Chapter 7: The gentlemen "ministers"

Submitted by Alias Recluse on June 15, 2014


The gentlemen “ministers”

It is somewhat difficult to piece together in detail the attitudes adopted and the resolutions approved by the “majority” of the representatives of the CNT and the FAI in the wake of the revolt. But it is worth mentioning that—because of their subsequent deleterious effects on our aspirations—that the agreements signed at that “famous” session where the above-mentioned institutions, demonstrating their “revolutionary maturity”, and after the declarations of “comrade” Companys—“You have defeated the military and the fascists and everything is in your hands; if you do not want me to be the President of Catalonia, tell me now, so that I may be one more soldier”—were of an immense “historical significance” and also entailed defeatist and suicidal consequences.

The fact that they decided “for collaboration, for democracy, and against any dictatorial revolutionary solution”, had the immediate result of leaving things as they were before the military uprising. The bourgeois State had suffered a setback, from which it would soon recover with the cooperation of the “majority” cenetistas and faístas. “They put their trust in the word of a Catalonian ‘democrat’ and maintained and supported Companys as the President of the Generalitat.” And because they were “the majority force upon which the attempt to constitute a real democracy must fall, and because we do not want to imitate the big and arrogant fish, who never allow their zeal to devour the little fish to flag”—most of these phrases that we are transcribing come from García Oliver—they agreed to join a Committee of Militias together with the representatives of the political parties.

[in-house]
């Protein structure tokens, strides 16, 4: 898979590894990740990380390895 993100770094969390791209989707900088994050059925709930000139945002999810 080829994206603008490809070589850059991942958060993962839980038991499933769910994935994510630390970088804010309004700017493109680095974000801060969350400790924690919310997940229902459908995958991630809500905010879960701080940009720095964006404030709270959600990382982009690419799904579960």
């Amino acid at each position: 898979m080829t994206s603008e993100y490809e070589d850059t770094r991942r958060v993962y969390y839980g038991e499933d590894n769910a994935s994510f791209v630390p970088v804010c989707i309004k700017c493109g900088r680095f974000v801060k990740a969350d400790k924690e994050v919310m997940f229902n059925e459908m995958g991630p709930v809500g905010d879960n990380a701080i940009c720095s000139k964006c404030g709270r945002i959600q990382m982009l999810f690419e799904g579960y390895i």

What we said above, about the militarist slogans proclaimed by the press and propaganda organs of the CNT and the FAI, is fully justified. Many “prestigious” members of the CNT and the FAI were high-ranking military officers and managerial office staff—later—connected with the war.

But why were they so enthusiastic about accepting these slogans that bore such an authoritarian and dictatorial stamp?

At the time, the explanation offered was that many “good boys” made use of deception to reject the taking up of arms. That due to the lack of military knowledge more lives were sacrificed than necessary and that actions were not undertaken at the right time and place, and … we have cultivated many more conjectures. It is, however, undeniable, due to the events that took place at the time, that these slogans had a different purpose.

The assurance of the CNT and the FAI, in their conformance to the “transcendental” resolution of postponing the social revolution, that it was the “majority”, means that a minority disagreed with this first deviation. And what about this minority? Did its members quietly accept this serious error? Did they obey the orders of the “leaders” of the militias?

The events that took place at the time inform us that they did not and that it was not unlikely that the “anti-fascists” felt infringed upon in their hierarchical delusions and in their Marxist and ultimately authoritarian maneuvers and sought to enclose within the rigid grip of discipline those who would never accept, as anarchists, such an overwhelming betrayal of their redemptive ideas.

But the resounding fall of the cenetista and faísta theoreticians did not stop there.

When Franco’s hosts reached the gates of Madrid and the “Popular Front” government had fled to Valencia, an appeal to defend the Capital—with the preconceived purpose of further weakening the Aragon Front, in order to advantageously pursue reactionary maneuvers that were later successfully concluded by the authoritarian fractions—was made to the men of the CNT and the FAI; this call was answered by Durruti with a column of militiamen who performed glorious feats in the trenches of the Ciudad Universitaria. At the same time—after much plaintive begging—representatives of the CNT and the FAI were allowed to enter that government that had fled in such a cowardly manner from Madrid. These representatives then became “ministers”, alongside the politicians who, before the uprising, had ordered merciless persecutions of anarchist militants.